Turbochargers Vehicle Operation Faults.
The majority of Turbochargers Vehicle Operation Faults, come from problems with the vehicles oil.
Oil is one of the most crucial determinates of Turbocharger health and longevity.
And a Turbocharger is the most sensitive engine sub-component, to a vehicles oil problems.
Oil starvation and/or contaminated oil, do the most damage to a Turbocharger during operation.
So Turbocharger Oil Systems are very Important.
When a turbocharger is internally diagnosed for a fault, where oil is the problem, scoring and ‘blueing’ of the shaft is typical.
This gives a clear diagnosis of an oil-related fault.
In the case of a vehicle operation fault involving oil, either there has been missed or late services.
Or when a service (with oil completely drained) was completed, the turbocharger was not pre primed, prior to re-start.
However, the oil system can still cause Turbocharger faults (even with regular services), if the engine suffers from “incorrect” or “incomplete” combustion.
And there are any number of causes for “Incorrect Combustion” such as:
EGR Valve Problems.
Diesel Particulate Filter DPF Problems.
Injector and Injector Seal Problems.
Leaks in Turbocharger piping, connections, flanges and intercoolers.
And ‘incorrect’ combustion leads to a host of other faults, as you will see in the section below on “Excessive Carbon Build Up”.
Alternatively, and regardless of servicing, the engine oil system is heavily contaminated by age, and needs to be completely flushed.
A complete flush includes dropping the oil sump pan, and cleaning the oil pick up, and an oil flush additive utilized.
Common factors in Turbocharger Operational Faults
Aside from the above oil Turbocharger Vehicle Operation Faults, there are a number of other Turbocharger Operation Faults.
MAF or other engine Sensor Faults:
MAF sensor faults or dirty sensors.
If the ECU receives incorrect data on air flow for example, turbocharger operation will be affected.
‘Turbocharger’ Noise and lack of power:
Sometimes a Turbocharger fault is assumed when a ‘squealing’ noise is heard, coupled with low throttle response.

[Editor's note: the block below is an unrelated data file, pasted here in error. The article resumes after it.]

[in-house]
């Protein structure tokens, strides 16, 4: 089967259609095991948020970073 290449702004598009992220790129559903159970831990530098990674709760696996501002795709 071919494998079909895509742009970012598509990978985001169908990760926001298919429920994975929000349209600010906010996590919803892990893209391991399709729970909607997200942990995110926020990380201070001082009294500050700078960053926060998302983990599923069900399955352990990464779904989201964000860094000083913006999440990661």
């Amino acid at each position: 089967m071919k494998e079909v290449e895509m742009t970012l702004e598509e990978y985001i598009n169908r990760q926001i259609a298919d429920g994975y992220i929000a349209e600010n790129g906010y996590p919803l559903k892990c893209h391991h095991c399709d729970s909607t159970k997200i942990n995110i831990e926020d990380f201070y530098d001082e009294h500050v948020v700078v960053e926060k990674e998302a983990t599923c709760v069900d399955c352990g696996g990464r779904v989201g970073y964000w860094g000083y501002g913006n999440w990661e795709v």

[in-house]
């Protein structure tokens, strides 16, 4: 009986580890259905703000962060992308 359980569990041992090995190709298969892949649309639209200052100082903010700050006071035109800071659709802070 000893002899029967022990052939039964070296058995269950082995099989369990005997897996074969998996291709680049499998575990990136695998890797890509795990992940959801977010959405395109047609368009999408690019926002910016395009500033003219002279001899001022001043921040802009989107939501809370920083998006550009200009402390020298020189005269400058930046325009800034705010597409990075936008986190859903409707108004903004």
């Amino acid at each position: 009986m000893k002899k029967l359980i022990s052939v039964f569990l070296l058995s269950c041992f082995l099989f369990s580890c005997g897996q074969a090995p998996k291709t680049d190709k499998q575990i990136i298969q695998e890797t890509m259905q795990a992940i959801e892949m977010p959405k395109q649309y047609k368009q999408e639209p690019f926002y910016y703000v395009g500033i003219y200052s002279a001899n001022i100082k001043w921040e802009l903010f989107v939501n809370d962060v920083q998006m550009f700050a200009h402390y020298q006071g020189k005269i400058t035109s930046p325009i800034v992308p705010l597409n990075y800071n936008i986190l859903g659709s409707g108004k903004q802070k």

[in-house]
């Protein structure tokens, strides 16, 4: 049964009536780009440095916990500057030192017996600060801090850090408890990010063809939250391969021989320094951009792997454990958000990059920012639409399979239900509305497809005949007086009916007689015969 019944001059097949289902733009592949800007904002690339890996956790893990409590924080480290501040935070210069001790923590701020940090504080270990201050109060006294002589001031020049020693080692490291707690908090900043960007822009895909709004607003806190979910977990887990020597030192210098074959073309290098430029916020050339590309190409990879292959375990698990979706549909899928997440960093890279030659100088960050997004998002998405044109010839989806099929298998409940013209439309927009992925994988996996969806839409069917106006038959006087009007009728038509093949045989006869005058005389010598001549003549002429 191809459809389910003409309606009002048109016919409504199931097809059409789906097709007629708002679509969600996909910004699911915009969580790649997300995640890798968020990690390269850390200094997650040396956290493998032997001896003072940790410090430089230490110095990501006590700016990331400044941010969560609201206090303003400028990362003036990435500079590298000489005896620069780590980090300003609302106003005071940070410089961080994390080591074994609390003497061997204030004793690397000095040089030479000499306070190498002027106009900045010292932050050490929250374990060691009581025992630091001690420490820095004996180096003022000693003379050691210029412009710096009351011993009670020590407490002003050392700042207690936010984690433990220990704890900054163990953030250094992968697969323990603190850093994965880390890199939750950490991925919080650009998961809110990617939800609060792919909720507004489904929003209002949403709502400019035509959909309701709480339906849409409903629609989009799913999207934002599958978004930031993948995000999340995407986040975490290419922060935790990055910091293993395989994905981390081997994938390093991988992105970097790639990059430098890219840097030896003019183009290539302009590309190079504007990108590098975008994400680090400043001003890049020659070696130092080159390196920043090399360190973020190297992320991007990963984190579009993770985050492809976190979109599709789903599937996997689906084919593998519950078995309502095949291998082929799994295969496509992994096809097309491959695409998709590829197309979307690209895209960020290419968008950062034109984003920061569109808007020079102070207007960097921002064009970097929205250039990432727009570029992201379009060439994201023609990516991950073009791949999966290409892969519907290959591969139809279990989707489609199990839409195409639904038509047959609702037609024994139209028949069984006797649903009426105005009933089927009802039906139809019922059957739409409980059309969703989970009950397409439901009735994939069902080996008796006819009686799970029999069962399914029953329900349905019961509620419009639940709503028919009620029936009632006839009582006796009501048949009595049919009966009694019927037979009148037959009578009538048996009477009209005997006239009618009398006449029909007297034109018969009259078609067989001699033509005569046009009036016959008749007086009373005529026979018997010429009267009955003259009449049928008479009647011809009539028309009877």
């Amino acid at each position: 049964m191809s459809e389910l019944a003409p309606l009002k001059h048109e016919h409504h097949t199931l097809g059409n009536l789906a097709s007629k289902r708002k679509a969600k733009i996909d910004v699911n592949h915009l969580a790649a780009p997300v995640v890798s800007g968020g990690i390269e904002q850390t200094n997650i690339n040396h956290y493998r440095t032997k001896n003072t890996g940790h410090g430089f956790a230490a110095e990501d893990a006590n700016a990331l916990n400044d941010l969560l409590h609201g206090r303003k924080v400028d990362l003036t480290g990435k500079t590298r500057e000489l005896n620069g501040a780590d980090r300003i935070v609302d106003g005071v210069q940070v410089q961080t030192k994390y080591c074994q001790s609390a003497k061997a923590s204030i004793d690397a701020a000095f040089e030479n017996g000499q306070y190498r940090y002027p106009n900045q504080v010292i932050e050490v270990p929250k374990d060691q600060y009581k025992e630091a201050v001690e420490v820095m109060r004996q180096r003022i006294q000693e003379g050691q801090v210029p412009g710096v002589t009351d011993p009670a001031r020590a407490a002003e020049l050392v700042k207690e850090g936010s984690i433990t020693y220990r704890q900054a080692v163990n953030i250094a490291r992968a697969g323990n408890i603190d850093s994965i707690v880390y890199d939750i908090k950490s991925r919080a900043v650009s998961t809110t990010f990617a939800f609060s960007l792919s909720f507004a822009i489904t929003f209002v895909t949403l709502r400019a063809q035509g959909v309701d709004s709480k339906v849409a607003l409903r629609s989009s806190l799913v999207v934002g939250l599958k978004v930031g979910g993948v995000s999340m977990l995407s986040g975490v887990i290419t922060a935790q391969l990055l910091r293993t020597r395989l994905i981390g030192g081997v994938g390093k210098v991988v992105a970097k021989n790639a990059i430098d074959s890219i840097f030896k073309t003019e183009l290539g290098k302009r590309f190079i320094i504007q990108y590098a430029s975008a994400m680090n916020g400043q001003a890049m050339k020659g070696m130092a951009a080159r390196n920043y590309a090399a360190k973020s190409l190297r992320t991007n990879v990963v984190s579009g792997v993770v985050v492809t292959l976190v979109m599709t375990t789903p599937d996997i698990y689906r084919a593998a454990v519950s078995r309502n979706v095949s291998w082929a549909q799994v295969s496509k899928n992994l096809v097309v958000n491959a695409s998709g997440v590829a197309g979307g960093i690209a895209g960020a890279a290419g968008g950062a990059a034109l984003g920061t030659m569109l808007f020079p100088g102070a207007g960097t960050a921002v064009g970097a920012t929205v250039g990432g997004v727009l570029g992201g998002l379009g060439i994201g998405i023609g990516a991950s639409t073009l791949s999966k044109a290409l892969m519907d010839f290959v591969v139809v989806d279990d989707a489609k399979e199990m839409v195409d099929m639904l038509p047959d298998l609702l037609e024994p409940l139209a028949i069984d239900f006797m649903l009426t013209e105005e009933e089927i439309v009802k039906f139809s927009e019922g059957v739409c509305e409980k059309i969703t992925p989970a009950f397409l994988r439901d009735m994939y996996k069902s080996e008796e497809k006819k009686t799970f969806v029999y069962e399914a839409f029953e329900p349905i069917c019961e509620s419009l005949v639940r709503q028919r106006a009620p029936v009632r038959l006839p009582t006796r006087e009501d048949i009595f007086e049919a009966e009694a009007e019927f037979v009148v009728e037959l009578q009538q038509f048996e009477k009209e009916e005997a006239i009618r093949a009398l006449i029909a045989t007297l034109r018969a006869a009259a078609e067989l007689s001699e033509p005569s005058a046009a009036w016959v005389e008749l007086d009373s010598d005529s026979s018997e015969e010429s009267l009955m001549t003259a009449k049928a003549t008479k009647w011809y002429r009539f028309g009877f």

There are a number of issues associated with these two symptoms:
1) Air and Gas leaks.
There are vacuum hoses (on pneumatically actuated turbos), air pipes (intake, intercooler), and flanges on a turbocharger and associated sub-systems.
The noise may be from air or gas (exhaust), leaking or being sucked in (under vacuum).
These breaches can happen at pipe connections, pipe splits, compressor and turbine housing flanges, intercooler hoses and intercooler body seams.
2) Damage to impeller or turbine blades.
Even small nicks caused by “Foreign Object Damage” (FOD), will cause noise and vibration at 100,000 plus rpm.
Lack of power with or without Engine Check light:
Incorrect VNT Actuation and Excessive Carbon Build Up:
If the vane geometry inside the turbocharger is not correct for the engine speed, Turbocharger performance will vary, and you might get a ‘squealing’ noise.
This can be a fault with the actuator or Boost Control Solenoid (in pneumatic applications), but is usually associated with excessive carbon build up in the VNT assembly.
Excess carbon build up or ‘coking’ is explained in more detail under EGR Valve Problems.
Over-speeding and Loose Impeller Nuts:
Overspeeding occurs when the Turbocharger is unable to supply enough air to the engine.
The turbocharger has to work harder to push the extra air required.
And in doing so, the Turbocharger is forced to work above its design parameters.
A common reason for overspeeding is gas or air leaks.
For example, the Hyundai iLoad 2.5L Diesel is known for intercooler leaks.
Air escaping from a seam in the intercoooler, induces the engine to demand more from the Turbocharger, and the Turbocharger overspeeds as a result.
Obviously, the above applies to any Turbocharged vehicle, with or without an intercooler.
Leaks or restrictions can happen in the vacuum and induction pipes, due to splits or loose fittings at flanges, and restricted flow from blocked air filters.
Another common cause of overspeeding is a jammed wastegate or VNT assembly.
If the Turbocharger is not able to easily ‘dump’ gasses, boost levels will spike.
A spike in boost will cause numerous problems, but overspeeding can be the most damaging.
Where this happens too often and without rectification, the compressor(most notably) and other internals, like bearing become weakened over time.
The ECU in modern vehicles usually comes to the rescue, by enabling ‘Limp Mode’ to protect the engine, and sub-components like the Turbocharger.
But if the vehicle has had a re-map (especially a poor one), and the parameters for boost and hence ‘Limp Mode’ have been extended, the Turbocharger will suffer catastrophic failure.
In such catastrophic failures, the shaft and bearings completely jam at high speed, or the compressor disintegrates.
In cases where the shaft jams at high speed, the Turbocharger stops spinning abruptly.
When the Turbocharger stops spinning abruptly, the shaft may snap, and the Impeller or Compressor Nut can actually spin off.
The physics of a compressor(impeller) nut coming undone are complex, as the torqued-on nut has a reverse thread to spin direction.
Basically, if the turbo is operating under usual conditions, the nut cannot spin off due to oppositional torque.
Again, it is highly recommended that the induction system, intercooler and flanges are checked for leaks.
As you can see there are a number of operational factors affecting Turbochargers.
For a more comprehensive list of Turbocharger Failure Indicators, click here.